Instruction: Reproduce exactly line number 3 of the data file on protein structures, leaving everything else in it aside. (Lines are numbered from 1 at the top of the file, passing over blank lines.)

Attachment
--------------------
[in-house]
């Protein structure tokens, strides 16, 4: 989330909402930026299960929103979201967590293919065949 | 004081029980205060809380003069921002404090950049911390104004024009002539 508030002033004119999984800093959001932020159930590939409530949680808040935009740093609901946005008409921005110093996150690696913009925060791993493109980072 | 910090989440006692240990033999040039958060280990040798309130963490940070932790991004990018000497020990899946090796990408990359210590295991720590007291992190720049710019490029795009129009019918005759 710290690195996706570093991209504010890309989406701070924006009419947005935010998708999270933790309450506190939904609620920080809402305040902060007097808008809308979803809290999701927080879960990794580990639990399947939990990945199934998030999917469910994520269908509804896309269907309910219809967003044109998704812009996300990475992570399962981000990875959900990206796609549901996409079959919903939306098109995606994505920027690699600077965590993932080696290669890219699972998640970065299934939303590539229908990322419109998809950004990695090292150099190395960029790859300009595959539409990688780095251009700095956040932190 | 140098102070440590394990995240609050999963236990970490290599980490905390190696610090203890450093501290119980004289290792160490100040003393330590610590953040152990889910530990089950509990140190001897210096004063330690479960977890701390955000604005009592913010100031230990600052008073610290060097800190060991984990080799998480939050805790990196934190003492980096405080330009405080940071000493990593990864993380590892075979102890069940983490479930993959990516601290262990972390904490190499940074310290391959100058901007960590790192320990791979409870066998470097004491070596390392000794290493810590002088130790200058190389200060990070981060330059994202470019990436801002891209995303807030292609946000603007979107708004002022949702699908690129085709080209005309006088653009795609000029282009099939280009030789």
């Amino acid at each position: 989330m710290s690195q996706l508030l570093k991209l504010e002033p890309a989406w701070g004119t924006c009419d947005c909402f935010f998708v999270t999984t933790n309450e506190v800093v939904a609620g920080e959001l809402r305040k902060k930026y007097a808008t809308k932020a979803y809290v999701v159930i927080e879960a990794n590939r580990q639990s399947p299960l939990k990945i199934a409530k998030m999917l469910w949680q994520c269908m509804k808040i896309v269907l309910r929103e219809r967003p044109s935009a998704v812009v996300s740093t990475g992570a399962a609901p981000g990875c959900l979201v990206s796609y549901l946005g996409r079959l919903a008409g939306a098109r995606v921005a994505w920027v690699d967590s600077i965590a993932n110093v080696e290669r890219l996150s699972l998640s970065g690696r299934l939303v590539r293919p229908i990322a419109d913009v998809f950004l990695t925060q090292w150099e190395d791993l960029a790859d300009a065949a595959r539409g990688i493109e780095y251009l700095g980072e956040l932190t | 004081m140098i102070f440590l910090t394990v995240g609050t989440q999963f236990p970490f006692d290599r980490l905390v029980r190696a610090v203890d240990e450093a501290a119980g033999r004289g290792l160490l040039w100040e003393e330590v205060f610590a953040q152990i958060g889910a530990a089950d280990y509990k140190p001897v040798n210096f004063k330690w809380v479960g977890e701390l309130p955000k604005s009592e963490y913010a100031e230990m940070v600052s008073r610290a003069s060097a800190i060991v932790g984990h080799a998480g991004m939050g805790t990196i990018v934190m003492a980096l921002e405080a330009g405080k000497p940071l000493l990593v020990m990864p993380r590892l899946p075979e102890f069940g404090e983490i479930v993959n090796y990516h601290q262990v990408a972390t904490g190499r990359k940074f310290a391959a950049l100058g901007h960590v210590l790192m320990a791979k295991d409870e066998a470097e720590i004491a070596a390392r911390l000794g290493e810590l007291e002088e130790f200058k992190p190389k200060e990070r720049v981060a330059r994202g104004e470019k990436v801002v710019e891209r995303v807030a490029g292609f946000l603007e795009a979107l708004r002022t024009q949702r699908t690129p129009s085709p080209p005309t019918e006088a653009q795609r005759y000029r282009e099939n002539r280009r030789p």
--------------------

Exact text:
């Amino acid at each position: 989330m710290s690195q996706l508030l570093k991209l504010e002033p890309a989406w701070g004119t924006c009419d947005c909402f935010f998708v999270t999984t933790n309450e506190v800093v939904a609620g920080e959001l809402r305040k902060k930026y007097a808008t809308k932020a979803y809290v999701v159930i927080e879960a990794n590939r580990q639990s399947p299960l939990k990945i199934a409530k998030m999917l469910w949680q994520c269908m509804k808040i896309v269907l309910r929103e219809r967003p044109s935009a998704v812009v996300s740093t990475g992570a399962a609901p981000g990875c959900l979201v990206s796609y549901l946005g996409r079959l919903a008409g939306a098109r995606v921005a994505w920027v690699d967590s600077i965590a993932n110093v080696e290669r890219l996150s699972l998640s970065g690696r299934l939303v590539r293919p229908i990322a419109d913009v998809f950004l990695t925060q090292w150099e190395d791993l960029a790859d300009a065949a595959r539409g990688i493109e780095y251009l700095g980072e956040l932190t | 004081m140098i102070f440590l910090t394990v995240g609050t989440q999963f236990p970490f006692d290599r980490l905390v029980r190696a610090v203890d240990e450093a501290a119980g033999r004289g290792l160490l040039w100040e003393e330590v205060f610590a953040q152990i958060g889910a530990a089950d280990y509990k140190p001897v040798n210096f004063k330690w809380v479960g977890e701390l309130p955000k604005s009592e963490y913010a100031e230990m940070v600052s008073r610290a003069s060097a800190i060991v932790g984990h080799a998480g991004m939050g805790t990196i990018v934190m003492a980096l921002e405080a330009g405080k000497p940071l000493l990593v020990m990864p993380r590892l899946p075979e102890f069940g404090e983490i479930v993959n090796y990516h601290q262990v990408a972390t904490g190499r990359k940074f310290a391959a950049l100058g901007h960590v210590l790192m320990a791979k295991d409870e066998a470097e720590i004491a070596a390392r911390l000794g290493e810590l007291e002088e130790f200058k992190p190389k200060e990070r720049v981060a330059r994202g104004e470019k990436v801002v710019e891209r995303v807030a490029g292609f946000l603007e795009a979107l708004r002022t024009q949702r699908t690129p129009s085709p080209p005309t019918e006088a653009q795609r005759y000029r282009e099939n002539r280009r030789p």